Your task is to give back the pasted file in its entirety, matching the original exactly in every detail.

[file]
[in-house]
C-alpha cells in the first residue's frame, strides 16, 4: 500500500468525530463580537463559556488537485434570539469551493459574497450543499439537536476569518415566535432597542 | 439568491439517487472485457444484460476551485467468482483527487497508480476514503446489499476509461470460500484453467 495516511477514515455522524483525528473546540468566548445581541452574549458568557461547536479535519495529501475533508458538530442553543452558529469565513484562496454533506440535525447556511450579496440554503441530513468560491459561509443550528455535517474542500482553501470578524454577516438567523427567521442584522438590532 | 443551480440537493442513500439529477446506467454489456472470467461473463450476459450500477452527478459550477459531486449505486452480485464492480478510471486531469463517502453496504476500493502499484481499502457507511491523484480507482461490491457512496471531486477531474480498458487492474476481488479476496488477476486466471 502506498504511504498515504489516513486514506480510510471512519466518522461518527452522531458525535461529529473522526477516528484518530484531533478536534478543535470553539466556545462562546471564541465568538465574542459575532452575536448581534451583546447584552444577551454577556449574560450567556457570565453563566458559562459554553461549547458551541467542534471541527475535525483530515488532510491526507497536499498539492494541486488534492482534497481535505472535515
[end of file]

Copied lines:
[in-house]
C-alpha cells in the first residue's frame, strides 16, 4: 500500500468525530463580537463559556488537485434570539469551493459574497450543499439537536476569518415566535432597542 | 439568491439517487472485457444484460476551485467468482483527487497508480476514503446489499476509461470460500484453467 495516511477514515455522524483525528473546540468566548445581541452574549458568557461547536479535519495529501475533508458538530442553543452558529469565513484562496454533506440535525447556511450579496440554503441530513468560491459561509443550528455535517474542500482553501470578524454577516438567523427567521442584522438590532 | 443551480440537493442513500439529477446506467454489456472470467461473463450476459450500477452527478459550477459531486449505486452480485464492480478510471486531469463517502453496504476500493502499484481499502457507511491523484480507482461490491457512496471531486477531474480498458487492474476481488479476496488477476486466471 502506498504511504498515504489516513486514506480510510471512519466518522461518527452522531458525535461529529473522526477516528484518530484531533478536534478543535470553539466556545462562546471564541465568538465574542459575532452575536448581534451583546447584552444577551454577556449574560450567556457570565453563566458559562459554553461549547458551541467542534471541527475535525483530515488532510491526507497536499498539492494541486488534492482534497481535505472535515